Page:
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Distinguishing between the individuality of spirituality and unity of religion

Gold and brown graphic of man meditating on rock with lake and mountains in background.

Although the differences can be subtle, BYU–Hawaii faculty and students said there are important distinctions between religion and spirituality, and said the two depend on each other for someone to be fulfilled.

There can be many ways to identify the distinction between spirituality and religion, but there is a distinction between the two, said Stephanie Marcum, an adjunct faculty member in the Faculty of Religious Eduction.

Marcum described spirituality as internal. “I think about spirituality as being a connection between you and God.” 

Spirituality is the personal effort people make to get in touch with the matters of the soul, said Mark Maslar, a sophomore from California majoring in theater education. He said spirituality is individual and based on people’s unique experiences. 

Religion, on the other hand, is the efforts made by groups and communities to get in touch with matters of the soul, said Maslar. “Here, we support and uplift one another through tried and tested means of spirituality: i.e. prayer, scripture study, church attendance, etc.”

The idea of spirituality being the same as religion is a common misconception, said Mia Boice, a senior from Georgia majoring in psychology. “To me, spirituality is the internal, while religion is the external, in regard to someone’s beliefs.”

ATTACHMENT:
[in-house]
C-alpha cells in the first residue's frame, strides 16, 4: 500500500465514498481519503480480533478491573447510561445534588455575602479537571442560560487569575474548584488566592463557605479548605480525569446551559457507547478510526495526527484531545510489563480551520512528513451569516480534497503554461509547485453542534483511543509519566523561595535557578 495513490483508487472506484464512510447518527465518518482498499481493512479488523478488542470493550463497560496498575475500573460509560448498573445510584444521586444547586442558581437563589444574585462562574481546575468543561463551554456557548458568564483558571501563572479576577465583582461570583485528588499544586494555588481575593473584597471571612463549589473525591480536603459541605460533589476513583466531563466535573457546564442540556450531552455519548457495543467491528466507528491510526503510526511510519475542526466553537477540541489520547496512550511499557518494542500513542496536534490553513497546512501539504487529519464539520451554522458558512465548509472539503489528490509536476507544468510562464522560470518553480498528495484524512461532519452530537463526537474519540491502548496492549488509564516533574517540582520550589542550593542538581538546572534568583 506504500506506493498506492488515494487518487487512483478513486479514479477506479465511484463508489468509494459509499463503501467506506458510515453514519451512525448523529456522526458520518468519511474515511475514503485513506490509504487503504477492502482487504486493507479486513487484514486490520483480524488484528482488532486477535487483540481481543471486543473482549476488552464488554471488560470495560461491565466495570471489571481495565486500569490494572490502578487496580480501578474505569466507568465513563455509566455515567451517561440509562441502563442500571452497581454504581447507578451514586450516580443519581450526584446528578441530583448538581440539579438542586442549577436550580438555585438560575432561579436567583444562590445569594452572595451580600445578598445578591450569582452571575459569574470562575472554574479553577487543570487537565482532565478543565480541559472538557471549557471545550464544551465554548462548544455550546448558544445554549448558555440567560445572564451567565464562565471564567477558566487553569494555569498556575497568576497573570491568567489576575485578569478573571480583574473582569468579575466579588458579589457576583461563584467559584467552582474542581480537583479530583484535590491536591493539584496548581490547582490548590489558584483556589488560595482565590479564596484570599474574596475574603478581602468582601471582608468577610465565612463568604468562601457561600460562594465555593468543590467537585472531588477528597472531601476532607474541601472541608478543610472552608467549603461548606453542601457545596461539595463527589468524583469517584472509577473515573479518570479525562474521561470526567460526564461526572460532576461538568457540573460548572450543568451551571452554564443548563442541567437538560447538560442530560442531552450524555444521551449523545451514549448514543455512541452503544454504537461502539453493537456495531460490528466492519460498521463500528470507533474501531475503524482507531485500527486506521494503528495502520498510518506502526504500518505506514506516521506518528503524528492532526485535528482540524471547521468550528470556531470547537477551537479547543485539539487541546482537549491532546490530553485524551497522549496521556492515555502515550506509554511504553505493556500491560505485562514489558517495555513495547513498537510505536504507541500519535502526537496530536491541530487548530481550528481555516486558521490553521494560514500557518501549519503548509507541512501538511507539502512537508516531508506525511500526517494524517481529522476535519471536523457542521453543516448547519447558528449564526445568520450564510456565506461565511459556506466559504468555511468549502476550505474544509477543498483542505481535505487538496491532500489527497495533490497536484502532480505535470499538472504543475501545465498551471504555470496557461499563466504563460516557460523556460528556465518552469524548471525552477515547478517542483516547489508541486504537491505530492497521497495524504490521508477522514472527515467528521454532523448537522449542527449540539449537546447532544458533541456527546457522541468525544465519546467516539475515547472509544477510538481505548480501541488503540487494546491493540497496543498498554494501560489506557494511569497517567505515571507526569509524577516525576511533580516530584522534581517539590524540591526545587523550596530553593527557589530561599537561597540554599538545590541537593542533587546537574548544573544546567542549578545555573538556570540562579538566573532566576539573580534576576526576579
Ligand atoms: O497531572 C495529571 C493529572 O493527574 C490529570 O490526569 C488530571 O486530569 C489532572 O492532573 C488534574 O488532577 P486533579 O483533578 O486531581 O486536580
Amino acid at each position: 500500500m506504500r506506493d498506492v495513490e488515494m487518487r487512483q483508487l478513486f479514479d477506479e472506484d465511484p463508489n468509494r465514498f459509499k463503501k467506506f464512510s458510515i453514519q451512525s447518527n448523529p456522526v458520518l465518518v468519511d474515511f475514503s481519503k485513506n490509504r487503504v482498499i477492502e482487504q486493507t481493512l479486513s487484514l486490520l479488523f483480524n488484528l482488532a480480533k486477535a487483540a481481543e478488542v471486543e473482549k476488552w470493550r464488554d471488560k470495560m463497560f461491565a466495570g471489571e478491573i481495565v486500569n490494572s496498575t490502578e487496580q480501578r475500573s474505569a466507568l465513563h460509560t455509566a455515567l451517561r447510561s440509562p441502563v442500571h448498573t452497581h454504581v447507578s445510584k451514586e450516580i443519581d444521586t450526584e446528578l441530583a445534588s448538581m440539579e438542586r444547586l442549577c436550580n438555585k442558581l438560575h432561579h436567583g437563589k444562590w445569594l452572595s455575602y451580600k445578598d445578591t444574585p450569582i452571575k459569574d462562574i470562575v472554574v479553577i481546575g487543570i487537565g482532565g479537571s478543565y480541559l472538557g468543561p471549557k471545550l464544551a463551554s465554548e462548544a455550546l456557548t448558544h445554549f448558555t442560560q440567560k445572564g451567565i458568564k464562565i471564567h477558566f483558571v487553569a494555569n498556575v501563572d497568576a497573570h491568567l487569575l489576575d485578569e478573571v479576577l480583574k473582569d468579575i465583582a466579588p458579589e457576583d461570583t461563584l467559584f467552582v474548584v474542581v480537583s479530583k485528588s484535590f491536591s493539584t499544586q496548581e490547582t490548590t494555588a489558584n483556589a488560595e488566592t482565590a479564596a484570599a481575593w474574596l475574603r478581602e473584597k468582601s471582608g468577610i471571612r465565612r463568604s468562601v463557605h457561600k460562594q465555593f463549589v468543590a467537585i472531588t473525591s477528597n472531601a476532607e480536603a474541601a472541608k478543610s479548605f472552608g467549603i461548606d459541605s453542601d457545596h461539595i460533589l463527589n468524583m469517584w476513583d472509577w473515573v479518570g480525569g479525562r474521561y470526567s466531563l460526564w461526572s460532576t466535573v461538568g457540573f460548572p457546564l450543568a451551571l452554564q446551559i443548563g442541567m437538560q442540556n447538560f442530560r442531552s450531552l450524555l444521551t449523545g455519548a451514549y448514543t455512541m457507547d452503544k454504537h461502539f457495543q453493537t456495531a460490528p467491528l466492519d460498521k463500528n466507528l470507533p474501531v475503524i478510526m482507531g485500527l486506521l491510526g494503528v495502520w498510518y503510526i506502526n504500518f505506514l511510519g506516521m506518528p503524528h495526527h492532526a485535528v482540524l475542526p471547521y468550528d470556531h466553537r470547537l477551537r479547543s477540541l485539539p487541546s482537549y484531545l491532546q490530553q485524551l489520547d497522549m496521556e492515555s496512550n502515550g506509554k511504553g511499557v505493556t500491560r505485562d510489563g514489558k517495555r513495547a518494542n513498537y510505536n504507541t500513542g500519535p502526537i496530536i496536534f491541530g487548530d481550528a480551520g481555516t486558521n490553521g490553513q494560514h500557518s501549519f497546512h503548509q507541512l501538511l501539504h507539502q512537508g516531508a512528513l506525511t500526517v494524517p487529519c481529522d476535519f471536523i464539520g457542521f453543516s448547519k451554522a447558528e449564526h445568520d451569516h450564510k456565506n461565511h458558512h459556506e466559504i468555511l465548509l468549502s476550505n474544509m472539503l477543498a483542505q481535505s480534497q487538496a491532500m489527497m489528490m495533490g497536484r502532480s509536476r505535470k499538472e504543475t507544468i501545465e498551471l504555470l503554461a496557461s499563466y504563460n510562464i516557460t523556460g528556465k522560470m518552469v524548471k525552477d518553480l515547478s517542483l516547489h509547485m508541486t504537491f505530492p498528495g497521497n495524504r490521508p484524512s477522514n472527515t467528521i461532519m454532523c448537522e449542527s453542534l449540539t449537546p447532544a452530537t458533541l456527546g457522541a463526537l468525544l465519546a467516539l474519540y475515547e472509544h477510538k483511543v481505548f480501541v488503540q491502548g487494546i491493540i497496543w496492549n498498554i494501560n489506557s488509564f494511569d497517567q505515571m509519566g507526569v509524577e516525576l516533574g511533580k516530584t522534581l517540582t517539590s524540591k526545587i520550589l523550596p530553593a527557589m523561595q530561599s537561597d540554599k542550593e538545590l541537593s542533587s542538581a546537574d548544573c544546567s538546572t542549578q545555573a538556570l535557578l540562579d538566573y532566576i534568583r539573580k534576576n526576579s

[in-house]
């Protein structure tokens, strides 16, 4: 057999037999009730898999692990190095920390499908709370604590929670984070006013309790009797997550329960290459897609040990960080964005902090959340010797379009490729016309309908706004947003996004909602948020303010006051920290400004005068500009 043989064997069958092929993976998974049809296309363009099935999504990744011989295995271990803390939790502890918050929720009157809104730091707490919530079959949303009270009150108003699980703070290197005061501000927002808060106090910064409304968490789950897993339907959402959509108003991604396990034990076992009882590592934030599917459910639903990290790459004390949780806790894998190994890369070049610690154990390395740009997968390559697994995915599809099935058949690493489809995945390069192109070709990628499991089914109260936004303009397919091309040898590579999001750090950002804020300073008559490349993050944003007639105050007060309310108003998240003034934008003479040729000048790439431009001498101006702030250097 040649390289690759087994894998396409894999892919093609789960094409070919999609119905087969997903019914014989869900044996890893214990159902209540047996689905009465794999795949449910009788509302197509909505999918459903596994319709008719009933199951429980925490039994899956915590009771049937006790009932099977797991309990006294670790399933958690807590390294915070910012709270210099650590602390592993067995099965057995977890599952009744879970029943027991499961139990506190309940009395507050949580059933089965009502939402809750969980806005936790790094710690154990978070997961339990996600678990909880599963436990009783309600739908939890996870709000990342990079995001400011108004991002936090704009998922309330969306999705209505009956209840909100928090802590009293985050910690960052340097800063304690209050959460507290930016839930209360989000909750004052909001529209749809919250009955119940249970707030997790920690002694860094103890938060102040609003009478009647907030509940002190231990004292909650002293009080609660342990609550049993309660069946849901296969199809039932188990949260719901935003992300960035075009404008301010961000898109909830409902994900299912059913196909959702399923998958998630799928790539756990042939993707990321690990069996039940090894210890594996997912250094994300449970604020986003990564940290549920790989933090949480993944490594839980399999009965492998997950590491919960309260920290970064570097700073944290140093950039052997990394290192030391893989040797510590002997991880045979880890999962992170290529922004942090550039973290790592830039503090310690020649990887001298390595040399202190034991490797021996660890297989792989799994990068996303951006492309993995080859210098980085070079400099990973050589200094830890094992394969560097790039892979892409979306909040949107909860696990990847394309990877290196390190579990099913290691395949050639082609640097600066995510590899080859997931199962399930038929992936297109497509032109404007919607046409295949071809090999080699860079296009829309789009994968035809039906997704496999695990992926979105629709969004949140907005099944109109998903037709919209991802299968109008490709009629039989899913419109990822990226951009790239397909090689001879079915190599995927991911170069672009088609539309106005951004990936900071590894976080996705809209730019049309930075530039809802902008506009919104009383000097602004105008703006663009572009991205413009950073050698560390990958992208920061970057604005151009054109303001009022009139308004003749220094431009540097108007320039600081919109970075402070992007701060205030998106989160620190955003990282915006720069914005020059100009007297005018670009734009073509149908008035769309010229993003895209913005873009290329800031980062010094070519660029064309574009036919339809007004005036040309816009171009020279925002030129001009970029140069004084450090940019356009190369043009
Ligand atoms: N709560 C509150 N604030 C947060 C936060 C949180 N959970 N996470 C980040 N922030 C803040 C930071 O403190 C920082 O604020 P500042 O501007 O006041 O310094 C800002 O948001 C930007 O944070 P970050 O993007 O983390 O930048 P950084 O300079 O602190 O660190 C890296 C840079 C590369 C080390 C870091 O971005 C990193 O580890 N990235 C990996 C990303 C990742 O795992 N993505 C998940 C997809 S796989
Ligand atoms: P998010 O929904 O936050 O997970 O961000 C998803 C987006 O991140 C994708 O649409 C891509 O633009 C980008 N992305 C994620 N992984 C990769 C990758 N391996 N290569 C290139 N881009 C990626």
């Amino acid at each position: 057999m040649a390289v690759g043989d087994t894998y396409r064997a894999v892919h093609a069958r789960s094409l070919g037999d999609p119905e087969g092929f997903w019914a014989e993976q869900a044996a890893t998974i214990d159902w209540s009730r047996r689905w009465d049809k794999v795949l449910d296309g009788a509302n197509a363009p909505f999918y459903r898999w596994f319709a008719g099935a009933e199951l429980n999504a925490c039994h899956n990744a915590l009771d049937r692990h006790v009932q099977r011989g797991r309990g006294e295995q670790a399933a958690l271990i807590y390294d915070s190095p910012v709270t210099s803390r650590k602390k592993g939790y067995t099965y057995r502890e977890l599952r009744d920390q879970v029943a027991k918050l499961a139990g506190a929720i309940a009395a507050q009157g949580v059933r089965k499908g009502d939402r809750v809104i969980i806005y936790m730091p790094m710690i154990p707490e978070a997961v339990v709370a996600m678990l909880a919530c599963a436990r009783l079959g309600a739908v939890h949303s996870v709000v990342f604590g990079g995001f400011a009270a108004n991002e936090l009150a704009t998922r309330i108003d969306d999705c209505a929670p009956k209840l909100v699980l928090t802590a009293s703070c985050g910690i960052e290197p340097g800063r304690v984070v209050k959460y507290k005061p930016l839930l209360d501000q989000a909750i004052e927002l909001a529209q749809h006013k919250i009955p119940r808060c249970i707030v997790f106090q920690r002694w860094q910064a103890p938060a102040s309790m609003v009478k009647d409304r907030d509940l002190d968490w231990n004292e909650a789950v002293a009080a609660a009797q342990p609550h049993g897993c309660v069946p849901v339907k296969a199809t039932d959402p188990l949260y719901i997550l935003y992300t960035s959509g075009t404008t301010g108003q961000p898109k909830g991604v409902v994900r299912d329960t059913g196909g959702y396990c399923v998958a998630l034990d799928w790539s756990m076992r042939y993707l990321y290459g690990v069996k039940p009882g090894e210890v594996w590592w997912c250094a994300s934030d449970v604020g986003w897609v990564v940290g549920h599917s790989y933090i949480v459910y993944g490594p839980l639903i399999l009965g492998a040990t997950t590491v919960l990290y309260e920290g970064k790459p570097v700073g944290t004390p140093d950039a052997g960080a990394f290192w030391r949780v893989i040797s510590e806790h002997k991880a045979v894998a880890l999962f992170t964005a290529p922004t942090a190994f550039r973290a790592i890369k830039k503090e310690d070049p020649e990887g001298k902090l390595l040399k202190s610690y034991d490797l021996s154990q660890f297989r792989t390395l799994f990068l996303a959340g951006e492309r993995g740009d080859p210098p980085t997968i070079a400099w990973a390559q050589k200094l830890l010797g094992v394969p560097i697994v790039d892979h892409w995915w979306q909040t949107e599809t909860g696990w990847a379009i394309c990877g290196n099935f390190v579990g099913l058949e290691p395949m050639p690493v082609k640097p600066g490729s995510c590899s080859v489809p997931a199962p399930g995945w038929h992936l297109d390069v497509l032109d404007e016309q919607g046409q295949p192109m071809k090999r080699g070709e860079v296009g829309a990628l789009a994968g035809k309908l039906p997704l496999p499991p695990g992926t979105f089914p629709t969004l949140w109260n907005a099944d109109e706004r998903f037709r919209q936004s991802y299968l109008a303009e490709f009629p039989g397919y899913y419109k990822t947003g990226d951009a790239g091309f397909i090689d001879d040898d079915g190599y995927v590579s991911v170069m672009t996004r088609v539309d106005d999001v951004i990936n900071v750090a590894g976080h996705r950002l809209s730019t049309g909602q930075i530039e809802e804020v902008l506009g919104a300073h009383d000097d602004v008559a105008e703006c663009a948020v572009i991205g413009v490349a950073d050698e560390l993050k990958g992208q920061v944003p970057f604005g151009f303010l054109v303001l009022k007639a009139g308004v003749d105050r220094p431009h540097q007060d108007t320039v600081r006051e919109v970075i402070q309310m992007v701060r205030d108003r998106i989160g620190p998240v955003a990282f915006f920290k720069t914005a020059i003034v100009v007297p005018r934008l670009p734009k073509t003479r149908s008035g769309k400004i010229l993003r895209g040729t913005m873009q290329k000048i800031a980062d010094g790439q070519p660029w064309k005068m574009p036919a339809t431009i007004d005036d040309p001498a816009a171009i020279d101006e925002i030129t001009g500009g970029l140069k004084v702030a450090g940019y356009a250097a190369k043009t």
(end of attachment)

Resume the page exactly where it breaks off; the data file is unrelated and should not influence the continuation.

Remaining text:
To me, spirituality is the internal, while religion is the external, in regard to someone’s beliefs.
Mia Boice

Maslar said religion and spirituality both need each other to thrive. He said religion without spirituality is empty. “This is why people often grow disillusioned with religion because they did not receive what they needed from it spiritually.”

According to Maslar, spirituality is not enough on its own, and cannot reach its full potential without religion alongside it. “The structure and direction we gain from religion is one which can inspire and provide purpose for our spiritual journeys.”

Marcum dug deeper into this idea. “You can be religious and [go] to church, but not be spiritual if you don’t have that connection to God.” Marcum said it can be a tricky situation, and people may ask themselves, “[If] I’m spiritual ... why do I need church?”

She answered this by citing the ability religion has, through covenants, to connect people to God, “not occasionally, but eternally.” Marcum said God gives people rules and directives, one of which is to keep the commandments. She said, “If we want to have God in our life, we have to do something. So that’s usually where religion helps guide us.”

If we want to have God in our life, we have to do something. So that’s usually where religion helps guide us.
Stephanie Marcum

Maslar said the foundation for a full and rich religious experience rests on the individual. “They must make a commitment. This commitment can take many forms, but it is the willingness … that helps the individual take action.”

The best way for people to build up their own spirituality is to put in work on their own, said Marcum. This includes scripture study, prayer, and meditation she explained. 

Marcum related building one's spirituality to the parable of the 10 virgins. She said just as the 10 virgins had to secure their own oil and could not share it with the others, people need to find their spirituality on their own because it is a personal matter.

When people have strong spirituality, they often ask why they need religion if their relationship with God is strong, said Marcum. “The answer to that would be God expects us to make and keep covenants. And to do that, there has to be some outward things that happen. … Those covenants come in the form of the sacrament, always remembering Him, [and] keeping His commandments.”